A beverage company wants to introduce a new soft drink in the market.
You are a marketing manger in that company. A task has been assigned to
you to promote that soft drink. So what are the different ways through
which the soft drink will be promoted to the customer?
This is essentially a question about the Marketing Mix - the 'four Ps' of Product, Promotion, Price and Place. Much here will depend on whether the promotional campaign is to be based on the excellence of the new product; if so, the quality and design of the soft drink must match the expectations of the promotion. Such a campaign would be consistent with a high price and upmarket retail outlets. By contrast, if the main focus of sales is to be in supermarkets then this has implications for price (lower) and bottling/canning (attractive, but probably fairly basic). It is also critical to know here whether we are dealing with an established company with a strong brand name, since if this is the case the company may wish to present the new soft drink as an addition to an already popular range, hence transferring some of the existing brand loyalty to the new product. So much therefore depends on the NATURE of the company and of its existing product range.
The key aspect of the marketing mix here is promotion. Firms generally base their promotional decisions on cost effectiveness, and of course on the size of the marketing budget allocated. This in turn will depend in part on the sales/marketing objectives, the actions of competitors and the typical level of advertising and promotion for the industry. The company will also need to look at the cost of advertising/promotion in each of the possible media, as well as the nature of the market, the expectations of consumers, and the potential return compared with other promotions.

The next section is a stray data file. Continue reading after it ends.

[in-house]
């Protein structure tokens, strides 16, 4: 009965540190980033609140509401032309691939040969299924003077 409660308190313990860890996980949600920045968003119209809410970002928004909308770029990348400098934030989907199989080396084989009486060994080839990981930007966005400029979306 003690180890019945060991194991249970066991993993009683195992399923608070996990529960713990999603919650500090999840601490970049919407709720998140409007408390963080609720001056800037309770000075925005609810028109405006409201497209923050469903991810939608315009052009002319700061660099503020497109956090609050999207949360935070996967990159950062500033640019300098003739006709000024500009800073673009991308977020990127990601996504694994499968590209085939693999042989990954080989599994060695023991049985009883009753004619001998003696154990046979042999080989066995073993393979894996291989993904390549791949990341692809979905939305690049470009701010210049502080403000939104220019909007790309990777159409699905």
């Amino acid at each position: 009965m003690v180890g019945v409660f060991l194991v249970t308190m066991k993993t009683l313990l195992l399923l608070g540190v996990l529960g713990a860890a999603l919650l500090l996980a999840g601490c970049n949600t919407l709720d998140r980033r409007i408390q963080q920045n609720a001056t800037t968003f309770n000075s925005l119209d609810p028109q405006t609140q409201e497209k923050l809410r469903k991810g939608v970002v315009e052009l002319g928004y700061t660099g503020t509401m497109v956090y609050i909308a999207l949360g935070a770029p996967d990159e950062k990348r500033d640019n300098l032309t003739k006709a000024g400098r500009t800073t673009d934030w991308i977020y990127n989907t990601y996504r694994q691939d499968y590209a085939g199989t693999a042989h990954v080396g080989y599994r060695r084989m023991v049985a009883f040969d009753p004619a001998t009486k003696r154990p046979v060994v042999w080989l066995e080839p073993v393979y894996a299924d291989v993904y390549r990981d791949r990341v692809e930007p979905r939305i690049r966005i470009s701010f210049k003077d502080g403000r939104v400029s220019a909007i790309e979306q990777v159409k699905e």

To establish the choice of 'ways' in which the new beverage will be promoted the company will need to assess:
1. Differentiated vs. Undifferentiated Promotion - Whether the new drink is to be aimed at a mass market (implies media with a broad coverage, such as TV and national press will be used) or at a niche market (defined in terms of income level, age, region, etc) (implies promotions will focus on media that are used by consumers within that niche)
2. Market Segmentation - Some target markets are easier to reach through specialist media - so, for example, if it is a Lucozade-style product, then one obvious focus will be health magazines; if it is designed to appeal to trendy yuppies, this then dictates mags such as Cosmopolitan and the like.
3. The company's database. An established company will already have information about its customer base and so, unless it is branching out into entirely new markets here, it is likely to use direct mail, or even the internet to contact them with details of the new drink. There are likely to be special introductory offers.
4. Association of the new drink with star celebrities is a very common, and often effective tactic. Getting a sponsor is even better.
The appearance of the product and its label will be critical factors. If the soft drink can complement an existing alcoholic drink manufactured by the company (i.e. a new mixer) then the two can be marketed together, with the stress on the established nature of the alcoholic product.
There is almost always a test market for soft drinks before the launch. To a large extent this enables research into consumers' reactions to the NAME of the product, which is often finalised only before the launch proper.
I hope these ideas are helpful.